Comment by TomM on Some quick notes on hand hygiene · 2020-02-10T01:47:53.142Z · LW · GW

I notice that you only compare time spent hand washing to time spent debilitated by respiratory illness, but hand washing also reduces likelihood of other ailments, eg gastric infections due to fecal or other bacterial contamination, and intestinal parasites (especially threadworm if you have kids...).

Even without specific numbers on the time that these might rob you of, hat would seem to push the balance in favour of hand washing.

Apart from anything else, being ill or having a high parasite load is just plain unpleasant, and long periods of illness (even if few and far between) are more damaging to sense of wellbeing than short periods spent on a menial task multiple times a day.

Comment by TomM on Concerns Surrounding CEV: A case for human friendliness first · 2020-01-23T06:02:53.757Z · LW · GW

Your rewrite has clarified the matter significantly, and I now think I follow the core or your question: can it boiled down to something like "If we create a super-intelligent AI and program it to prioritise what we (humanity) want above all, wouldn't the AI be intelligent enough to be offended by our self-centredness and change that utility function?"?

Others here may be better able to imagine what a self-aware machine intelligence would make of how it was initially programmed, but as far as real-world experience it is currently unexplored territory and I wouldn't consider anything I can speculate to be meaningful.

Comment by TomM on Concerns Surrounding CEV: A case for human friendliness first · 2020-01-23T05:08:31.211Z · LW · GW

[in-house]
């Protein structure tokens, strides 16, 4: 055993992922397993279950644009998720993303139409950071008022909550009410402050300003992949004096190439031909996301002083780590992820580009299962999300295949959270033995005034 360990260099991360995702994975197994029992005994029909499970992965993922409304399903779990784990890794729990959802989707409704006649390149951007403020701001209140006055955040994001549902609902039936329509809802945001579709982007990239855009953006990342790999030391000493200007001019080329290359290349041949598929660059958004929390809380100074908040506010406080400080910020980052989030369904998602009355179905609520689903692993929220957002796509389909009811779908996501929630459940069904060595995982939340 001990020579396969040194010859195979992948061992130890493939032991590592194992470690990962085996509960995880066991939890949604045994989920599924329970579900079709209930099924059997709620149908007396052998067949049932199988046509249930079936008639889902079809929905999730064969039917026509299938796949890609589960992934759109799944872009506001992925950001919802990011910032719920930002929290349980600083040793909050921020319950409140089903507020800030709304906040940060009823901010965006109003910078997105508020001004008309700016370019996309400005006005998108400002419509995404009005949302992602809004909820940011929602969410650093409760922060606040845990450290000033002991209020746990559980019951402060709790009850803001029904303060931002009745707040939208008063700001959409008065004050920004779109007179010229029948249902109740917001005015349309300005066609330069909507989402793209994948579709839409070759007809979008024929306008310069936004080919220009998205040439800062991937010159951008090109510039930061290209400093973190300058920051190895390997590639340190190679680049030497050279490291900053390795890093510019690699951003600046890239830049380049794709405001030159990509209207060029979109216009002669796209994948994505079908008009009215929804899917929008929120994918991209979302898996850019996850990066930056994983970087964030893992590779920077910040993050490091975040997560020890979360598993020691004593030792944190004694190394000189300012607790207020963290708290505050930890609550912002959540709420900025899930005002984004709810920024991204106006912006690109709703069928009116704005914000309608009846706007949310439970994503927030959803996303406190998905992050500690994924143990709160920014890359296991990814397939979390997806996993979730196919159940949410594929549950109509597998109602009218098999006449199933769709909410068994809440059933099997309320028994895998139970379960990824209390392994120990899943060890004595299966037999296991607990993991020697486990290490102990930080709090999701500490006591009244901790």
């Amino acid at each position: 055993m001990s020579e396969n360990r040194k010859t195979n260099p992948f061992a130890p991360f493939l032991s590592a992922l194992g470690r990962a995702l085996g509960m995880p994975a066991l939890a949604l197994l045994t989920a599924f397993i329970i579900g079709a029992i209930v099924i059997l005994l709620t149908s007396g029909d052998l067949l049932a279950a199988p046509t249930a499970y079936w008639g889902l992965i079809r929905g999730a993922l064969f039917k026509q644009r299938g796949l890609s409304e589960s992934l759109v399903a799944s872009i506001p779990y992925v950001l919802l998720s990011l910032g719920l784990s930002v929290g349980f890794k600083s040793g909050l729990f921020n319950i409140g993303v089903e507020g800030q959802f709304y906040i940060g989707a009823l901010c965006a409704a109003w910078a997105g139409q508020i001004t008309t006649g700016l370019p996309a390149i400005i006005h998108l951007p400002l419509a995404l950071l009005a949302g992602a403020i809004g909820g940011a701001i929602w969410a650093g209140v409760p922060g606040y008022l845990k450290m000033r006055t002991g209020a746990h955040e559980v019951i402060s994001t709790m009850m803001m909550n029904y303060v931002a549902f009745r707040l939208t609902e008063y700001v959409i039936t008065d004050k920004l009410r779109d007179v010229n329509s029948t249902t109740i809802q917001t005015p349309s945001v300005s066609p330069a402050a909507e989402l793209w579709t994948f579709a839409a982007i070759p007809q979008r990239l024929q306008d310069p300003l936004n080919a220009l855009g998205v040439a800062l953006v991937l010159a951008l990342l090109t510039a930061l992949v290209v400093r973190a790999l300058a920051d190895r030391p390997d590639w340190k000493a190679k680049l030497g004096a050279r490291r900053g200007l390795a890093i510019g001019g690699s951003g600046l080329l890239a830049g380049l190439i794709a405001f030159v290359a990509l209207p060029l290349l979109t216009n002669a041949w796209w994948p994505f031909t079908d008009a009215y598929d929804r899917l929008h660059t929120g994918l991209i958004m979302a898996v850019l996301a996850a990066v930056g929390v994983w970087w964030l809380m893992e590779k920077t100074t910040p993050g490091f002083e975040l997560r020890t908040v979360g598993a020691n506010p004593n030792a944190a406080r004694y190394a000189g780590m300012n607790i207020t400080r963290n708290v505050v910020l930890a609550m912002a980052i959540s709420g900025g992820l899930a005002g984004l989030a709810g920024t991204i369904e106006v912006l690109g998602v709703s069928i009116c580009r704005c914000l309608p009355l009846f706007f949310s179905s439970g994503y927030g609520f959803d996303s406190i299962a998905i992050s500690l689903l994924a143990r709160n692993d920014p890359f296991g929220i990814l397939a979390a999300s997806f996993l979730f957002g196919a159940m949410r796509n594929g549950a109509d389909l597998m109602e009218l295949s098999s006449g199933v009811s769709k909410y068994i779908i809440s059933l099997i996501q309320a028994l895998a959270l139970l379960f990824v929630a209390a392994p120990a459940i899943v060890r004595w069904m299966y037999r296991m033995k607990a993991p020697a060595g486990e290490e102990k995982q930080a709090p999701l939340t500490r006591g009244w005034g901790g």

Apologies if this comes across as blunt, but this query does not really make sense as you appear to be applying the wrong label to your core concept: CEV is Coherent Extrapolated Volition - a concept for explaining what we (as individuals or as a society) would want in any given circumstance given the time, knowledge and ability to actually consider it fully and come to a conclusion.

CEV is not a AI terminology, it is a term attempting to conceptualise human volition.

It is important to AI questions as it is a way of trying to formalise what we want, as it is impossible to program AI to do what we want unless we know what that is.

Perhaps reconsider what you are actually trying to write about and ensure you apply the correct/accepted terminology.

Comment by TomM on "3 Reasons It’s Irrational to Demand ‘Rationalism’ in Social Justice Activism" · 2016-04-01T04:42:56.319Z · LW · GW

I think it is worth pointing out that the article selected for 'review' is not entirely typical of the site (most articles seem to discuss lived experience, activism activities and how to get by in unfriendly circumstances rather than philosophy or logic per se).

Additionally, the Facebook thread for the article has a lot of discussion, dominated (in my view) by self-described "SJW"s who had big problems with the anti-rationality stance of the article and made strong arguments in favour of logic and reason.

This article show that the bias of some SJWs against reason is impossible to strawman.

The emphasis is mine.